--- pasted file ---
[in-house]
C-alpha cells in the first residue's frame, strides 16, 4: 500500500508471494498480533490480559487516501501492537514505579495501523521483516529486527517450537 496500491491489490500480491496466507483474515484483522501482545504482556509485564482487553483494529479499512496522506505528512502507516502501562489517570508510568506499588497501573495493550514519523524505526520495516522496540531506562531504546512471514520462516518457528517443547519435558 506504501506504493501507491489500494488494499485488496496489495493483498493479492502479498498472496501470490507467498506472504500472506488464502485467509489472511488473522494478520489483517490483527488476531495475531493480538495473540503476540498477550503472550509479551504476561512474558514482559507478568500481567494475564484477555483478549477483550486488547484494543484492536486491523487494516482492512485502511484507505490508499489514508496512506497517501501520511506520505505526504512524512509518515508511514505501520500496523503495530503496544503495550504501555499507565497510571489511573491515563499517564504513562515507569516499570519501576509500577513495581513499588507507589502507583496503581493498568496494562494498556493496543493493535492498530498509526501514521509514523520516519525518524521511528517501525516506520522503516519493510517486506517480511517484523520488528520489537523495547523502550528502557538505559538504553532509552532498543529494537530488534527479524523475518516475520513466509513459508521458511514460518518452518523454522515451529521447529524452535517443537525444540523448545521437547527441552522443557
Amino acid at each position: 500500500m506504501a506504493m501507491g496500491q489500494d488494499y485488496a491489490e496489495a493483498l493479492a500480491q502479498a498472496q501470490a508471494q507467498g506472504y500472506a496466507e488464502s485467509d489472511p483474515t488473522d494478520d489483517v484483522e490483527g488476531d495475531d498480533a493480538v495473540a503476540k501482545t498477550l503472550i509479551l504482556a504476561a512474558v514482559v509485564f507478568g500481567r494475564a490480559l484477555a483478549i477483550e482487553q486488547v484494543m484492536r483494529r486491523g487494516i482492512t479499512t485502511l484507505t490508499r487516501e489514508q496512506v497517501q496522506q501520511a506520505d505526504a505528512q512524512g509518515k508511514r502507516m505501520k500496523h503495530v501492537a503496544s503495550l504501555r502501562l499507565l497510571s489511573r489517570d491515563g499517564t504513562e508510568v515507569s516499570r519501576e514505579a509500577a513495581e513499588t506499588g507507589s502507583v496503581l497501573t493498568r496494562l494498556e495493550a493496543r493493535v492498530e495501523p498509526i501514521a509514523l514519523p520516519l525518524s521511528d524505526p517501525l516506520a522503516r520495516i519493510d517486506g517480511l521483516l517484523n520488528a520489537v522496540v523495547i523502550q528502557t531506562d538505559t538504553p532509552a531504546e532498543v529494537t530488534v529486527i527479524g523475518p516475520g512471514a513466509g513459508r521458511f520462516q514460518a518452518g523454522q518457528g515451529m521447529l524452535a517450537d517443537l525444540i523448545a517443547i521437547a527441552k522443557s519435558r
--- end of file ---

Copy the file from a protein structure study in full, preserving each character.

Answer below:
[in-house]
C-alpha cells in the first residue's frame, strides 16, 4: 500500500508471494498480533490480559487516501501492537514505579495501523521483516529486527517450537 496500491491489490500480491496466507483474515484483522501482545504482556509485564482487553483494529479499512496522506505528512502507516502501562489517570508510568506499588497501573495493550514519523524505526520495516522496540531506562531504546512471514520462516518457528517443547519435558 506504501506504493501507491489500494488494499485488496496489495493483498493479492502479498498472496501470490507467498506472504500472506488464502485467509489472511488473522494478520489483517490483527488476531495475531493480538495473540503476540498477550503472550509479551504476561512474558514482559507478568500481567494475564484477555483478549477483550486488547484494543484492536486491523487494516482492512485502511484507505490508499489514508496512506497517501501520511506520505505526504512524512509518515508511514505501520500496523503495530503496544503495550504501555499507565497510571489511573491515563499517564504513562515507569516499570519501576509500577513495581513499588507507589502507583496503581493498568496494562494498556493496543493493535492498530498509526501514521509514523520516519525518524521511528517501525516506520522503516519493510517486506517480511517484523520488528520489537523495547523502550528502557538505559538504553532509552532498543529494537530488534527479524523475518516475520513466509513459508521458511514460518518452518523454522515451529521447529524452535517443537525444540523448545521437547527441552522443557
Amino acid at each position: 500500500m506504501a506504493m501507491g496500491q489500494d488494499y485488496a491489490e496489495a493483498l493479492a500480491q502479498a498472496q501470490a508471494q507467498g506472504y500472506a496466507e488464502s485467509d489472511p483474515t488473522d494478520d489483517v484483522e490483527g488476531d495475531d498480533a493480538v495473540a503476540k501482545t498477550l503472550i509479551l504482556a504476561a512474558v514482559v509485564f507478568g500481567r494475564a490480559l484477555a483478549i477483550e482487553q486488547v484494543m484492536r483494529r486491523g487494516i482492512t479499512t485502511l484507505t490508499r487516501e489514508q496512506v497517501q496522506q501520511a506520505d505526504a505528512q512524512g509518515k508511514r502507516m505501520k500496523h503495530v501492537a503496544s503495550l504501555r502501562l499507565l497510571s489511573r489517570d491515563g499517564t504513562e508510568v515507569s516499570r519501576e514505579a509500577a513495581e513499588t506499588g507507589s502507583v496503581l497501573t493498568r496494562l494498556e495493550a493496543r493493535v492498530e495501523p498509526i501514521a509514523l514519523p520516519l525518524s521511528d524505526p517501525l516506520a522503516r520495516i519493510d517486506g517480511l521483516l517484523n520488528a520489537v522496540v523495547i523502550q528502557t531506562d538505559t538504553p532509552a531504546e532498543v529494537t530488534v529486527i527479524g523475518p516475520g512471514a513466509g513459508r521458511f520462516q514460518a518452518g523454522q518457528g515451529m521447529l524452535a517450537d517443537l525444540i523448545a517443547i521437547a527441552k522443557s519435558r